In recent months, KWUA has met with representatives of the USFWS and Reclamation, and private landowners in the Wood River Valley regarding the potential for temporary water right transfers from land in the Wood River Valley to Lower Klamath National Wildlife Refuge. USFWS already holds water rights for the refuge but is interested in obtaining more senior water rights (rights that would be senior to Klamath Project irrigation rights). KWUA has identified priority issues to ensure that transfers are not detrimental to KWUA members and has emphasized that Klamath Drainage District (KDD), which would have to divert and deliver the water to the refuge, must be consulted and agreeable.

It is possible that at least one Wood River Valley landowner and USFWS will seek necessary OWRD approval of a transfer this year. The immediate issues of most importance appear to be the certainty of funding, the amount of “wet water” that would actually be made available if upstream land is not irrigated, and adequate consultation and agreement between USFWS and KDD. 

Temperature TMDL Litigation

KWUA, jointly with KDD, Van Brimmer Ditch Company, Tulelake Irrigation District, and Ady District Improvement Company, has pursued litigation challenging the Oregon Department of Environmental Quality’s “Total Maximum Daily Load” (TMDL) and TMDL implementation measures for water temperature in the Lost River and Klamath River basins in Oregon. This case is pending in the Circuit Court for Marion County. Briefing on motions for summary judgment is in progress, with hearings on those motions likely by this spring. KWUA is coordinating its efforts with Langell Valley and Horsefly Irrigation Districts, who have also challenged this and a nutrient TMDL.

Science Consultant/Initiative Update

Deputy Director Mark Johnson has been engaged in study of  various components of the science initiative announced by Commissioner Burman in July of 2020. A parallel objective of his work is to identify the appropriate, complementary tasks for KWUA’s consulting biologists. An immediate priority is a review of flow/habitat relationships on the Klamath River below Iron Gate Dam, and quantifying this relationship is a component of the science initiative.

USFWS will initiate several years of acoustic tagging  and habitat validation studies  to update the models currently

informing management of the Klamath River.. This new approach of validating and collecting data is a welcome strategy to better predict juvenile salmon habitat use, outmigration and survival.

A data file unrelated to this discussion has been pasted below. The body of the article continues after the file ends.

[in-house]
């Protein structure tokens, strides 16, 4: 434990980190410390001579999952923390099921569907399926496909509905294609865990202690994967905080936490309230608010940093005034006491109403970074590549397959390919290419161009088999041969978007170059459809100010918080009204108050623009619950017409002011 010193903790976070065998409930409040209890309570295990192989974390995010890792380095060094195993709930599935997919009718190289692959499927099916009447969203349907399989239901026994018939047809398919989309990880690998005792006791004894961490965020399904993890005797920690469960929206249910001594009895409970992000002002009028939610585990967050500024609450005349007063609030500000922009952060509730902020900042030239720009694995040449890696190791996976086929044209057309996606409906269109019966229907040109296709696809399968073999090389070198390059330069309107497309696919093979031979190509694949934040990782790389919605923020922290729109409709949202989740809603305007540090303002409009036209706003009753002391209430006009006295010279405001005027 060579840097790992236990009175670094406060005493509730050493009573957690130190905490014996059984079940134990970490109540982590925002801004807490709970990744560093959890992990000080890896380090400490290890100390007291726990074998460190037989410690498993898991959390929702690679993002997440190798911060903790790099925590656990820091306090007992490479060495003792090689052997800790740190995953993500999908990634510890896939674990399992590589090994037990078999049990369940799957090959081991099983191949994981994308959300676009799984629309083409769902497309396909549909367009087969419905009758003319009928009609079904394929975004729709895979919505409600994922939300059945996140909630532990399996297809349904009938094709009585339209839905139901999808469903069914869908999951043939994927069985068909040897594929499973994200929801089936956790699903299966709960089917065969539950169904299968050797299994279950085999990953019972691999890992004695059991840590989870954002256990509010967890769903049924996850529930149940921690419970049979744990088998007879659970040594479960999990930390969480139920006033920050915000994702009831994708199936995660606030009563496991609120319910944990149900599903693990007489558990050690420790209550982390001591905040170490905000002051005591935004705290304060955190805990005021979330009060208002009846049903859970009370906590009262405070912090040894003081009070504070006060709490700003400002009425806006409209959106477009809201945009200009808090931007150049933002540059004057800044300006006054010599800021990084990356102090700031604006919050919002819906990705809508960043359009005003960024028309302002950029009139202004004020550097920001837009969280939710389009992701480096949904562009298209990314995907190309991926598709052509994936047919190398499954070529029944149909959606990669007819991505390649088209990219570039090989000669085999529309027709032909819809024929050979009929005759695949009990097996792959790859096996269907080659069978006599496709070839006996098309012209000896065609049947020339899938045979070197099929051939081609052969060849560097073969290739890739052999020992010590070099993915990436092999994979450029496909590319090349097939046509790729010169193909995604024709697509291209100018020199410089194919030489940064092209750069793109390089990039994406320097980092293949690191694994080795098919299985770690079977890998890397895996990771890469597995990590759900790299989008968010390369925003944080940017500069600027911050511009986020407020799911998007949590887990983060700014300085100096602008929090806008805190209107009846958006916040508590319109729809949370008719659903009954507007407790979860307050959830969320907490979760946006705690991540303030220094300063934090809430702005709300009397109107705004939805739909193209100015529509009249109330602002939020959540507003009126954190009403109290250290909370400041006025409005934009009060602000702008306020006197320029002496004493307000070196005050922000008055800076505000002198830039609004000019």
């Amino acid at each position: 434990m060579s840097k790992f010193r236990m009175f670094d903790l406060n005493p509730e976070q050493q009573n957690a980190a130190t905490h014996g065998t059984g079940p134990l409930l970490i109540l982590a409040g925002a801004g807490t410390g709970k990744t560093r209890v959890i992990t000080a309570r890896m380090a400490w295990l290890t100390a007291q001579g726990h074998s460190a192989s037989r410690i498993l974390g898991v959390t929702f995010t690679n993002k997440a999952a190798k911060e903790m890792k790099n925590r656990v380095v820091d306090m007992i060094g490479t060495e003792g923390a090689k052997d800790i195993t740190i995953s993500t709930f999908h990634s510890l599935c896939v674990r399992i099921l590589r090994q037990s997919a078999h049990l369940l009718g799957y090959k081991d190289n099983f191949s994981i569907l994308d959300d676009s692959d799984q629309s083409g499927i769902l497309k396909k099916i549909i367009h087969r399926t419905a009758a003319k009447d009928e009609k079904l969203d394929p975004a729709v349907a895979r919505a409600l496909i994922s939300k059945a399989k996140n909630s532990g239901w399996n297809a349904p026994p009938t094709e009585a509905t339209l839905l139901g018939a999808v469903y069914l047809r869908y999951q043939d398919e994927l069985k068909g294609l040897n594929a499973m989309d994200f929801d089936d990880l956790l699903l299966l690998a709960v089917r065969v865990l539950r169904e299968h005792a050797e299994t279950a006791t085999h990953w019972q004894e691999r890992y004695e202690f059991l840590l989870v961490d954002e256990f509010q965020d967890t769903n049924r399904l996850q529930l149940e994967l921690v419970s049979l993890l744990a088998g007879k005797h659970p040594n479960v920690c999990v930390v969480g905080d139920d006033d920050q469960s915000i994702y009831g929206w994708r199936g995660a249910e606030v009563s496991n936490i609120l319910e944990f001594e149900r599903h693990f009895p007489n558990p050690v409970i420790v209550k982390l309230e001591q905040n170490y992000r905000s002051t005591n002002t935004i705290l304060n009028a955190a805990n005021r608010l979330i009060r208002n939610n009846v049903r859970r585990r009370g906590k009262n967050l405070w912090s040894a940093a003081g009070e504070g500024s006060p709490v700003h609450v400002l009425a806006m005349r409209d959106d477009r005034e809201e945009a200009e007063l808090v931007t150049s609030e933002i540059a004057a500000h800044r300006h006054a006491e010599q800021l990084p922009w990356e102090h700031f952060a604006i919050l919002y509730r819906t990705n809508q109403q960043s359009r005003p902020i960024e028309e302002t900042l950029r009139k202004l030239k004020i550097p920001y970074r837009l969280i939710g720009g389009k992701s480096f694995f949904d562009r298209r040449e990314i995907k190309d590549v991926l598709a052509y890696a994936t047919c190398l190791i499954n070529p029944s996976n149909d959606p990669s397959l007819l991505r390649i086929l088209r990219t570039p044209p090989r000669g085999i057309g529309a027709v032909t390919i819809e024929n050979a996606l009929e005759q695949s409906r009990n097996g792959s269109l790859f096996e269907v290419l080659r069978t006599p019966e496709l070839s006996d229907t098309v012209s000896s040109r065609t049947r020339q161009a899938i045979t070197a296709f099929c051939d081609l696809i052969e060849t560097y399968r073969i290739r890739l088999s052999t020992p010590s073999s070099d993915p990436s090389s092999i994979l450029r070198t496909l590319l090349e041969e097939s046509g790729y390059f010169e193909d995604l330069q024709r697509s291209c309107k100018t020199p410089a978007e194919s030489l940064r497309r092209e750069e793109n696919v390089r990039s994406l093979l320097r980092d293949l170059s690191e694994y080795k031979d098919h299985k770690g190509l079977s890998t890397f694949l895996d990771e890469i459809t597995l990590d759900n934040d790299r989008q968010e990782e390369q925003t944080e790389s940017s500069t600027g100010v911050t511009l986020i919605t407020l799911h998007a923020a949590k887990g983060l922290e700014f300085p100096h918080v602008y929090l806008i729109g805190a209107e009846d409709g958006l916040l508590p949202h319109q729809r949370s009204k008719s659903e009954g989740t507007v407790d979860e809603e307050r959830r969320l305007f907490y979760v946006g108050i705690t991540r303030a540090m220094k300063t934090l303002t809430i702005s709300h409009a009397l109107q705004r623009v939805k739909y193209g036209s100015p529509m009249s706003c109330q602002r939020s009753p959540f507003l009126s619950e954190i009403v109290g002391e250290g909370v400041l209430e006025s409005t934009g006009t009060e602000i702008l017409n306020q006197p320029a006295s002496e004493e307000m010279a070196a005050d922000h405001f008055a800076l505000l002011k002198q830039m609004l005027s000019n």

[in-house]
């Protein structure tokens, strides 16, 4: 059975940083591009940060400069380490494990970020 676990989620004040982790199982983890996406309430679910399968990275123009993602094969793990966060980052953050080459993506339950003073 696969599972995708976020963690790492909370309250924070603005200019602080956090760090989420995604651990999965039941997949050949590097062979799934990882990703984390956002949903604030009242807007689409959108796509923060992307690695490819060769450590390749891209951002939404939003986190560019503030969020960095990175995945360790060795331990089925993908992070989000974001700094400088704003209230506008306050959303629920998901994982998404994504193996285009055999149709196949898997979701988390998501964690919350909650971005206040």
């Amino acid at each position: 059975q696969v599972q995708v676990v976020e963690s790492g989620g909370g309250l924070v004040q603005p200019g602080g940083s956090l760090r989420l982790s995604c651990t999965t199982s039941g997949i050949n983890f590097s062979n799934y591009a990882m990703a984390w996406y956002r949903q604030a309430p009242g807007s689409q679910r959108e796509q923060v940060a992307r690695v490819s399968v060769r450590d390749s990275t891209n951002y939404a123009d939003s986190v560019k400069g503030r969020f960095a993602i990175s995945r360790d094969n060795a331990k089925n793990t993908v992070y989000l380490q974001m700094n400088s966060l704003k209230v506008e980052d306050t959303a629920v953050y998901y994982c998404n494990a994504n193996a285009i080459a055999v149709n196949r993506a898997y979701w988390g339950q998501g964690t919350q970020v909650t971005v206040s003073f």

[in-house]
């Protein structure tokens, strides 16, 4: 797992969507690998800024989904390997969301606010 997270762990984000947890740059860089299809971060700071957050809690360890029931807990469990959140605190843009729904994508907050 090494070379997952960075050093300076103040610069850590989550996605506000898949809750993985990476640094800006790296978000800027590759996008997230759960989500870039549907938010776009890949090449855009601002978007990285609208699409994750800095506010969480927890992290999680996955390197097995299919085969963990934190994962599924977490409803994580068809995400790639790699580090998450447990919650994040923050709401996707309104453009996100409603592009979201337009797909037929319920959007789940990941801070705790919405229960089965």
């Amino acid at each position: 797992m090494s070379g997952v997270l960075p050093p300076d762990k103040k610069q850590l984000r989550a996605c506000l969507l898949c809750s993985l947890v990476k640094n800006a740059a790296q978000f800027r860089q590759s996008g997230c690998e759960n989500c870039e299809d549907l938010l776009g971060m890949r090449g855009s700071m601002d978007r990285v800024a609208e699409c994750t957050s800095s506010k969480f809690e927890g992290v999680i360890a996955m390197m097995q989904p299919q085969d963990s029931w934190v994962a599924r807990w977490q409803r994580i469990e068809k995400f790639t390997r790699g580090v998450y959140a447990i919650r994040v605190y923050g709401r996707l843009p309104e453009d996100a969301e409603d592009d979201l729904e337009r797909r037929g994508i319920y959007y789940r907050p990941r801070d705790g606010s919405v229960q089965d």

Mark also identified recently-expressed concerns regarding the natural flow study component of the science initiative. He believes this is a misunderstanding and is currently preparing a detailed description of this and the other tasks of the science initiative.

Mark is also coordinating with other stakeholders on matters relating  to the Upper Klamath Lake and sucker analyses being conducted by the U.S. Geological Survey for Reclamation’s science initiative.

DEQ 2022 Water Quality Report and List of Water Quality Limited Waters Comments

The Department of Environmental Quality released the   Draft Methodology for Oregon’s 2022 Water Quality Report and List of Water Quality Limited Waters for public comment. Comments are due on March 4. KWUA will coordinate with Oregon Water Resources Congress in preparing comments.

Changes to the 2021 Emergency Drought Well Permits  

On February 4, KWUA coordinated a meeting between representatives of OWRD and district managers regarding changes to the emergency drought well permit process. Overall, OWRD is looking to increase data collection to allow for better decision-making.

There are three main changes. First, permit applicants will have to provide verification of a totalizing flow. Second, while field crews are validating flow meters, they will measure static levels of the wells to get more background information of the aquifer impacts from wells in the area. Third, there is a need for updated maps to show well and flow meter locations. OWRD has sent letters to past emergency drought well permit applicants that outline these issues.

ORS 536.700-780 and OAR 690-019-0040(1) authorize the Director, after the Governor declares that a severe, continuing drought exists, to issue emergency-use permits to replace water not available under an existing right because of the drought.  Each application must be for use in a designated drought area.

Click here to fillable document link.

U.S. Senator Jeff Merkley –Chair of U.S. Senate Appropriations Subcommittee

Bentz Appointed to House Natural Resources Subcommittee

KWUA has released the 2020 Annual Report. Copies can be found on our website, www.kwua.org, along with prior years’ annual reports.

D.C Report– The Ferguson Group

KWUA leadership is active in meeting with new personnel in the Department of the Interior and Department of Agriculture, as well as the congressional delegation and key committee staff.

The Biden Administration announced a series of executive actions aimed at reviewing decisions taken by the Trump Administration. Based on that review, “the agencies have the authority to revoke, suspend, modify, or replace those measures as the agency head deems fit.” The executive actions under review run the gamut of government matters, including, but not limited to ones related to agriculture, labor, national defense, transportation, natural resources, energy, and environmental matters.